Scammers take advantage of people looking for romantic partners, often via dating websites, apps or social media by pretending to be prospective companions.
They play on emotional triggers to get you to provide money, gifts or personal details.
Dating and romance scams often take place through online dating websites, but scammers may also use social media or email to make contact.
They have even been known to telephone their victims as a first introduction.
Around 7.8 million UK adults used online dating sites in 2016, up from just 100,000 in 2000.
But just as dating app users are at an all-time high, so is the number of people becoming victims of online dating fraud.
But then they suddenly need money for rent too, then food, then medical fees, and it can quickly escalate.
Nancy*, a 47-year-old single mother from North Yorkshire was conned out of over £350,000 that way: “I wasn't comfortable, and then I got so far in I couldn't get myself out, and I didn't want to walk away having lost £50,000 or what-have-you, so you keep going in the hope that you're wrong and this person is genuine,” she explained to the BBC.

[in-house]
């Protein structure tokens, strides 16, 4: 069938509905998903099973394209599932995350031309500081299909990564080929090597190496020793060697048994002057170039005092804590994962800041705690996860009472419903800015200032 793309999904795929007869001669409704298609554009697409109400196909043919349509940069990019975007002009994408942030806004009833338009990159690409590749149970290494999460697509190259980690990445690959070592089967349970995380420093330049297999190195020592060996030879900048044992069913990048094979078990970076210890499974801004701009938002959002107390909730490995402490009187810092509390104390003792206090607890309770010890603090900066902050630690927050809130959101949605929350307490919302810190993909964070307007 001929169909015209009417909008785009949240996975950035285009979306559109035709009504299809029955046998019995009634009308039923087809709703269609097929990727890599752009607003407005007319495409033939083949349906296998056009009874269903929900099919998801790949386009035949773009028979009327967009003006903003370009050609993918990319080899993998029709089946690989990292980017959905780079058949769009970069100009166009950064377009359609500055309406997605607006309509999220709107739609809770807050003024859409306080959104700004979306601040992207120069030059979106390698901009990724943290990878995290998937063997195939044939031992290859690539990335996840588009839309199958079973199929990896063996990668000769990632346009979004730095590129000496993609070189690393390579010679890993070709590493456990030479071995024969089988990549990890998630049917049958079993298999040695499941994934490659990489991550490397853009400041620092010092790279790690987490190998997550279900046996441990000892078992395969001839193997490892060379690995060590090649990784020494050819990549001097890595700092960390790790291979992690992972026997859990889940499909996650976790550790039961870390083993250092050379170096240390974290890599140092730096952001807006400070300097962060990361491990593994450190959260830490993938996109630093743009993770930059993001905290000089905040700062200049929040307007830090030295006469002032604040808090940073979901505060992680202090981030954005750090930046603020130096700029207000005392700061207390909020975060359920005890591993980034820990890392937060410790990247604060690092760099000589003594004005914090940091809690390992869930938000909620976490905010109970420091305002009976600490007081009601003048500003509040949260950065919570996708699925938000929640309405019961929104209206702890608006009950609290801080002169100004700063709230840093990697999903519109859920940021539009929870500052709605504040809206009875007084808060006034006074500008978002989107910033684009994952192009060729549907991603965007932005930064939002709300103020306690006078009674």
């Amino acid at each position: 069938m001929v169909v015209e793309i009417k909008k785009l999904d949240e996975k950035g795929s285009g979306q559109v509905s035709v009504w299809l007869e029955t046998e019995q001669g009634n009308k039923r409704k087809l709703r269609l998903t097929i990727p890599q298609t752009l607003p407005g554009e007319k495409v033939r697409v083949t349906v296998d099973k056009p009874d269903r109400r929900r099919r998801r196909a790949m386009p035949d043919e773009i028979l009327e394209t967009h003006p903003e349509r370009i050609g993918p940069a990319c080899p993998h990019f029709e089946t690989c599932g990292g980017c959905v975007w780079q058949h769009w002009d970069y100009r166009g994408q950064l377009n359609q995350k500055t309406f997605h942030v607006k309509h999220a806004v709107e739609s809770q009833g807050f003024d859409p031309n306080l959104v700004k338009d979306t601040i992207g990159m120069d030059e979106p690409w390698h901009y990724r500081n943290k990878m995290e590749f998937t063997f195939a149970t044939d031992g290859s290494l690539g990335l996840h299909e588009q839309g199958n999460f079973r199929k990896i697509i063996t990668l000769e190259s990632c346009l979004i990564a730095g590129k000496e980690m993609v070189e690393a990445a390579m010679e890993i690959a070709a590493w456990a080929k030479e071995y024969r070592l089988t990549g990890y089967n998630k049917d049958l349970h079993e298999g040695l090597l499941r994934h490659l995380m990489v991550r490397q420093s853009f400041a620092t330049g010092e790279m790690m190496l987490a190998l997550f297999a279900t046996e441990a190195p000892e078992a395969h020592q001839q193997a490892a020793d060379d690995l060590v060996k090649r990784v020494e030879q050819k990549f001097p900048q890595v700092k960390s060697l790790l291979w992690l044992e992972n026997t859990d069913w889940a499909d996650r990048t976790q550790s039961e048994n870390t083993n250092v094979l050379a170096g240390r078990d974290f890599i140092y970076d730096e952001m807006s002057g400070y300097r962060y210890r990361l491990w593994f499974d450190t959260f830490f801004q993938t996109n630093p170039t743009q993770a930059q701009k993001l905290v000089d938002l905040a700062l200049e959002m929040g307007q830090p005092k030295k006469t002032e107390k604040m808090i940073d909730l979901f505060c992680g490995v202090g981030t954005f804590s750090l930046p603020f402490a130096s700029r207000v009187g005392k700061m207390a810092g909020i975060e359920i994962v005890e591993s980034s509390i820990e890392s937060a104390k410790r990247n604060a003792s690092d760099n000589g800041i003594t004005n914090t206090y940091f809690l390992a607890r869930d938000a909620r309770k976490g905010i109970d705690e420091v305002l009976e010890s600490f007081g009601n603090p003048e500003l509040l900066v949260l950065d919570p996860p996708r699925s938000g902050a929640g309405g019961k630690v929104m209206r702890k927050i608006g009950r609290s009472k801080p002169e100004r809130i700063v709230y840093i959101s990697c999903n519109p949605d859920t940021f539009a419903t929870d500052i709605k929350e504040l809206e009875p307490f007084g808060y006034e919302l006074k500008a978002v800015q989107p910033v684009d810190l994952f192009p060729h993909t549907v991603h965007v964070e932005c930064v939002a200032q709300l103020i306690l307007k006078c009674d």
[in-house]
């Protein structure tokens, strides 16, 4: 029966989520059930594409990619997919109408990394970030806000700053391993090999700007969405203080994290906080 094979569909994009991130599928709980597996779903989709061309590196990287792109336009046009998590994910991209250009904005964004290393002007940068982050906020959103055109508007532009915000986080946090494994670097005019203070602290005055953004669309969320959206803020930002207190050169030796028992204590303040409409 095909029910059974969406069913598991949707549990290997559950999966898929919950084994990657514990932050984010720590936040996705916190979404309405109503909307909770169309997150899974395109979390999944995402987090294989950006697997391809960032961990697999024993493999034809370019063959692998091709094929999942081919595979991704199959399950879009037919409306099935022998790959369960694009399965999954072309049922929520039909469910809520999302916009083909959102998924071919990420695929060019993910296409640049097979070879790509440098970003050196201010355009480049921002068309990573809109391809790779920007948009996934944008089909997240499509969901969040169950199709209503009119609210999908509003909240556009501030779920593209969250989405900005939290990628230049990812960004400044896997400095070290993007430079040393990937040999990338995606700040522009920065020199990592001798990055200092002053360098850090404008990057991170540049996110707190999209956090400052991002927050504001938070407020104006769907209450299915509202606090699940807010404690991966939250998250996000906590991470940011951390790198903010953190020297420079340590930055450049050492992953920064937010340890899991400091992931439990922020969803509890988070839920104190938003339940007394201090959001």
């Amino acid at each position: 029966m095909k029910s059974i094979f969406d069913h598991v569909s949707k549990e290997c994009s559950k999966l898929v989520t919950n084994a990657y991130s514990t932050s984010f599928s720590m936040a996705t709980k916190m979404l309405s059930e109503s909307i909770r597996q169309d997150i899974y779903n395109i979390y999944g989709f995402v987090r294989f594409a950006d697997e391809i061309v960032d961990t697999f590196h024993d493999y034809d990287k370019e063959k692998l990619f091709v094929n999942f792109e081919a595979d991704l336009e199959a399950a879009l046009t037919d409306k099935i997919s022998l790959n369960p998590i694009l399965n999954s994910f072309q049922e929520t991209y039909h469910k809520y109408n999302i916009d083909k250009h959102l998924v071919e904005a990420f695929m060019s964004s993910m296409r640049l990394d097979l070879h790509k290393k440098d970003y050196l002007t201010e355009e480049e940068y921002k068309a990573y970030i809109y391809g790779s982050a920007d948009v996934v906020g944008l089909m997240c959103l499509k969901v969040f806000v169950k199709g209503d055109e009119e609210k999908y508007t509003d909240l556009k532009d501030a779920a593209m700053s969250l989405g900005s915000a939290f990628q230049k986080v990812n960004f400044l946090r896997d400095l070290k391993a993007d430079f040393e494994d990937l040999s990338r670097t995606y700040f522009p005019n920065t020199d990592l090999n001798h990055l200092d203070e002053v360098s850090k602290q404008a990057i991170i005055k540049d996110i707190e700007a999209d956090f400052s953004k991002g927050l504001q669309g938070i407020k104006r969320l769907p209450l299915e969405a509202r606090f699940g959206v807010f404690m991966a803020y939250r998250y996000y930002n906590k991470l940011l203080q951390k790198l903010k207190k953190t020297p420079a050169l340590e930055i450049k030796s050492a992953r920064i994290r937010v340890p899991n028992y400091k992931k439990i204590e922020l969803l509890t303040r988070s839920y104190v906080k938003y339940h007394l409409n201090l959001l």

Nancy is now facing bankruptcy, and although her case is extreme, the average victim of online dating fraud loses £10,000 according to Action Fraud.
“A lot of the online dating fraudsters we know are abroad.
They're in West Africa, Eastern Europe and it's very difficult for British law enforcement to take action against them in those jurisdictions,” Steve Profitt, Deputy Head of Action Fraud explains.